A question that might influence advisors' and their students' decisions to submit research to undergraduate journals is "How do graduate selection committees rate this type of research experience when evaluating students for entrance into their programs?" Several studies have been conducted exploring this question. Ferrari and Davis (2001) found that faculty members from research universities did not view these undergraduate publications favorably. Similarly, Ferrari and Hemovich (2004) found that directors of graduate psychology programs did not view publications in undergraduate student journals as being a significant factor for acceptance to their graduate schools.
Thomas, Rewey, and Davis (2002) posed a similar question to faculty advisors of students who had published in the Psi Chi Journal of Undergraduate Research.
The results of this study indicated that faculty advisors believed publications in the Psi Chi Journal
were viewed positively by graduate school selection committees. Furthermore, these researchers found that the faculty advisors indicated that if they were part of a graduate school selection committee, this type of publication would increase a student's likelihood of being accepted into their graduate program.
Thus, the literature consistently shows it is important for undergraduate students to possess research experiences (e.g., Ferrari & Davis, 2001; Ferrari & Hemovich, 2004; Keith-Spiegel et al., 1994; Mayne et al., 2006; Walfish & Turner, 2006). However, when it comes to applying to competitive graduate programs, graduate school selection committees seem to rate the value of undergraduate research experiences for students' admittance to their program in different ways (Ferrari & Davis; Ferrari & Hemovich).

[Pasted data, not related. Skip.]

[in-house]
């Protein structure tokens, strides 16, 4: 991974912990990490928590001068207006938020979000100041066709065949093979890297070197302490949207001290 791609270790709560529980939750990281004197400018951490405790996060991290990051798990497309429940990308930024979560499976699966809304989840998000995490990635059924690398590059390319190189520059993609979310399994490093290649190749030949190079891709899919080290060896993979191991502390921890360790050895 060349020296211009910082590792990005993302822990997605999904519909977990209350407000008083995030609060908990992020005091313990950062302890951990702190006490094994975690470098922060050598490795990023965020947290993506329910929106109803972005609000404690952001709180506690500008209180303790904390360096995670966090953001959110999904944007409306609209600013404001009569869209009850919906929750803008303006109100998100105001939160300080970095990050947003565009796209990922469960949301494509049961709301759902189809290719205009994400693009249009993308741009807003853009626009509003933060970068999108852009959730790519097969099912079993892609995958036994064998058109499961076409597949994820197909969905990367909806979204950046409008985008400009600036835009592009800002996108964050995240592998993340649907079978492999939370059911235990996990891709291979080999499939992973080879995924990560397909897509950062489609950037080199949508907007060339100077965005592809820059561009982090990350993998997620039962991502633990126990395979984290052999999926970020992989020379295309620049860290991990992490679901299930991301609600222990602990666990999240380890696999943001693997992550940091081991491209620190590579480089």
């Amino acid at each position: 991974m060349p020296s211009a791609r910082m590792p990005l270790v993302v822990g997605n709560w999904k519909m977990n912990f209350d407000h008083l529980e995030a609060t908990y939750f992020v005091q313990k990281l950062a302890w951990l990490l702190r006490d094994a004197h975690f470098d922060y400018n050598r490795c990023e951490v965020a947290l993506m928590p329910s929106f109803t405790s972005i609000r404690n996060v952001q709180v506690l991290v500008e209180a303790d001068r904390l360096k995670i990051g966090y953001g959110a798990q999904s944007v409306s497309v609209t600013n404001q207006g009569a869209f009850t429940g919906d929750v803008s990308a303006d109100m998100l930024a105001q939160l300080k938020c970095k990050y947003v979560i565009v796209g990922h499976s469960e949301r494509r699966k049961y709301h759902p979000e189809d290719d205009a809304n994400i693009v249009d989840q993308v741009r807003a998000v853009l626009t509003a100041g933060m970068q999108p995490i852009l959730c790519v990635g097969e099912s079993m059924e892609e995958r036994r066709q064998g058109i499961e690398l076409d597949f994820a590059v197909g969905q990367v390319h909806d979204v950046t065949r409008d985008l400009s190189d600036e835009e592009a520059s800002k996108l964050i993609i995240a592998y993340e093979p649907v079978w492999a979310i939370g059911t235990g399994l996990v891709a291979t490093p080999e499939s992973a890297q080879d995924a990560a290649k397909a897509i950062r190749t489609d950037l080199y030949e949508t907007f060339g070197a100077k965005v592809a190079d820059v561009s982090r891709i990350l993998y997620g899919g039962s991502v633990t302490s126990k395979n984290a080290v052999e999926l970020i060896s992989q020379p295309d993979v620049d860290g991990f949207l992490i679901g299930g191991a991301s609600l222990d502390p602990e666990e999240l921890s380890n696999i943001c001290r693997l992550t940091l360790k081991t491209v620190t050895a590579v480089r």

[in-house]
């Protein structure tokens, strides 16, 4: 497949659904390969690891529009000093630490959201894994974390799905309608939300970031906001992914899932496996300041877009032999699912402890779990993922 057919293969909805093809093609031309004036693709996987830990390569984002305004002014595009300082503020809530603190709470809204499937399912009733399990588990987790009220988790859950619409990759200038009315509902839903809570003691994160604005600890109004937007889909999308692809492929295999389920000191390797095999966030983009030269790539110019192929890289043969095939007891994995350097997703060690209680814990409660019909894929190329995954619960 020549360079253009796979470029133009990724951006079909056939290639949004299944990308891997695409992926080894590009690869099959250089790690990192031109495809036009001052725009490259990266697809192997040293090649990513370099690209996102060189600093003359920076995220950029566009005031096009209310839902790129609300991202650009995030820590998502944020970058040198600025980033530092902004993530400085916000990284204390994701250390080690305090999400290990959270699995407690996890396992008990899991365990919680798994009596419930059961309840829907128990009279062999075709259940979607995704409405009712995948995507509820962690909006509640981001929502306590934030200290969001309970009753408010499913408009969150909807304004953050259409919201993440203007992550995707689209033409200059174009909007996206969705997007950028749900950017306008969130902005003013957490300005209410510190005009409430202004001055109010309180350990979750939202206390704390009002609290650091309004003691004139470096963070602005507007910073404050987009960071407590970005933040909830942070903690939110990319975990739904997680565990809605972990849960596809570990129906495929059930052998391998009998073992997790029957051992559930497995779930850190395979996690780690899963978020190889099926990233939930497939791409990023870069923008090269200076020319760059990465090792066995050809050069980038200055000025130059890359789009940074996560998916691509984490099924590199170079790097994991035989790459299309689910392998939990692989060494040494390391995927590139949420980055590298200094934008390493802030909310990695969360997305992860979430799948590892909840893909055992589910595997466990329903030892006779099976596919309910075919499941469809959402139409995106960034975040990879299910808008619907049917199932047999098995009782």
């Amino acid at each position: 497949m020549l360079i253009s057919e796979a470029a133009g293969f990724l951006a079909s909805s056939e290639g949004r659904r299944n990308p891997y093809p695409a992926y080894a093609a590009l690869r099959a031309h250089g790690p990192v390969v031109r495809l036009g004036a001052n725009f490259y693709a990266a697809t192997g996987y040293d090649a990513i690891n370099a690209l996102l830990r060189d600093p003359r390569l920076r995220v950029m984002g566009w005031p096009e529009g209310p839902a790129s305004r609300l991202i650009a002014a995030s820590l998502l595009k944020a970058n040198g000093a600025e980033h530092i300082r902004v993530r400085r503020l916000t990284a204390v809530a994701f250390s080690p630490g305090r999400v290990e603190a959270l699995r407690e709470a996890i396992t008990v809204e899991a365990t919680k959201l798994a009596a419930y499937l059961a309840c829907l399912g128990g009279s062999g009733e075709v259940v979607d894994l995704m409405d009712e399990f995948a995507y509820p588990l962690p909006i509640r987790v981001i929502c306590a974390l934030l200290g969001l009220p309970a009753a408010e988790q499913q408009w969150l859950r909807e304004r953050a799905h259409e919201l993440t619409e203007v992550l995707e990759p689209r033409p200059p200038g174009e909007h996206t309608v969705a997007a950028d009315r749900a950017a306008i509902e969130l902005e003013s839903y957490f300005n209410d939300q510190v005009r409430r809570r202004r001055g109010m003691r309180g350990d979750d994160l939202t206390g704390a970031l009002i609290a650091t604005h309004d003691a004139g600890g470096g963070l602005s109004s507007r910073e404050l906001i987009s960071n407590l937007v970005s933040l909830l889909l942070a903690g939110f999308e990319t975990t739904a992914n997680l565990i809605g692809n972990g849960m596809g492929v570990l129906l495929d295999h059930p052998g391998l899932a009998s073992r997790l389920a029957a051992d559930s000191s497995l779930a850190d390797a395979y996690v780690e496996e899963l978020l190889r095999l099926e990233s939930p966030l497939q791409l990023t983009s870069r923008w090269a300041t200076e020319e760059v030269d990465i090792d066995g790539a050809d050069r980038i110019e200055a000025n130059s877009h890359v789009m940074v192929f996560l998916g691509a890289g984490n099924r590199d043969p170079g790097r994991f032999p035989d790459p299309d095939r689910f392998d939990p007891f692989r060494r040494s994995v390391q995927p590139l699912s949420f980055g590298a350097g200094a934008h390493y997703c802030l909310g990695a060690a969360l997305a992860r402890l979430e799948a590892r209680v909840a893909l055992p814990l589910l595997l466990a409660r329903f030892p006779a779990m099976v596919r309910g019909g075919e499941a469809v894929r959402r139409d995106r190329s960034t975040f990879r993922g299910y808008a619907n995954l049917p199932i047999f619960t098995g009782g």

The primary goal of this study was to examine how different types of undergraduate research experiences were rated by graduate program directors (or the appropriate admission persons) when making decisions about students' admittance to their programs. Additionally, we were interested in obtaining information about how students' other activities (subjective criteria) were rated by program directors from these competitive programs. METHOD
Questionnaires about admission to their graduate programs were sent to the directors or chairpersons (or their designees) of the 237 APA-approved clinical or counseling PhD or PsyD programs. These psychology graduate schools were selected from the APA's Graduate Study in Psychology, 2006 Edition